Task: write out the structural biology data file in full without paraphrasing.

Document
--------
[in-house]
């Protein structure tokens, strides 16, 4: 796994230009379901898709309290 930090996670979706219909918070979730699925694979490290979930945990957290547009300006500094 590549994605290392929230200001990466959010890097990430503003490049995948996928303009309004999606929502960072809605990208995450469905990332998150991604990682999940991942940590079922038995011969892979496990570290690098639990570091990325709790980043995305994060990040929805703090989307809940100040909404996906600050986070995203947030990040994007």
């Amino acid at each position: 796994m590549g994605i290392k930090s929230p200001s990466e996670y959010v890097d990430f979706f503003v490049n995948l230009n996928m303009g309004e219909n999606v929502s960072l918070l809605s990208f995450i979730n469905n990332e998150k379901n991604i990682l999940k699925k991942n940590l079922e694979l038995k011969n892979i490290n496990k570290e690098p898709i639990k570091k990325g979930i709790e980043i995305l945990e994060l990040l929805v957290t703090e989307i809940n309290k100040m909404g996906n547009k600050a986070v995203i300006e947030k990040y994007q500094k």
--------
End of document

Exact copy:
[in-house]
């Protein structure tokens, strides 16, 4: 796994230009379901898709309290 930090996670979706219909918070979730699925694979490290979930945990957290547009300006500094 590549994605290392929230200001990466959010890097990430503003490049995948996928303009309004999606929502960072809605990208995450469905990332998150991604990682999940991942940590079922038995011969892979496990570290690098639990570091990325709790980043995305994060990040929805703090989307809940100040909404996906600050986070995203947030990040994007």
């Amino acid at each position: 796994m590549g994605i290392k930090s929230p200001s990466e996670y959010v890097d990430f979706f503003v490049n995948l230009n996928m303009g309004e219909n999606v929502s960072l918070l809605s990208f995450i979730n469905n990332e998150k379901n991604i990682l999940k699925k991942n940590l079922e694979l038995k011969n892979i490290n496990k570290e690098p898709i639990k570091k990325g979930i709790e980043i995305l945990e994060l990040l929805v957290t703090e989307i809940n309290k100040m909404g996906n547009k600050a986070v995203i300006e947030k990040y994007q500094k």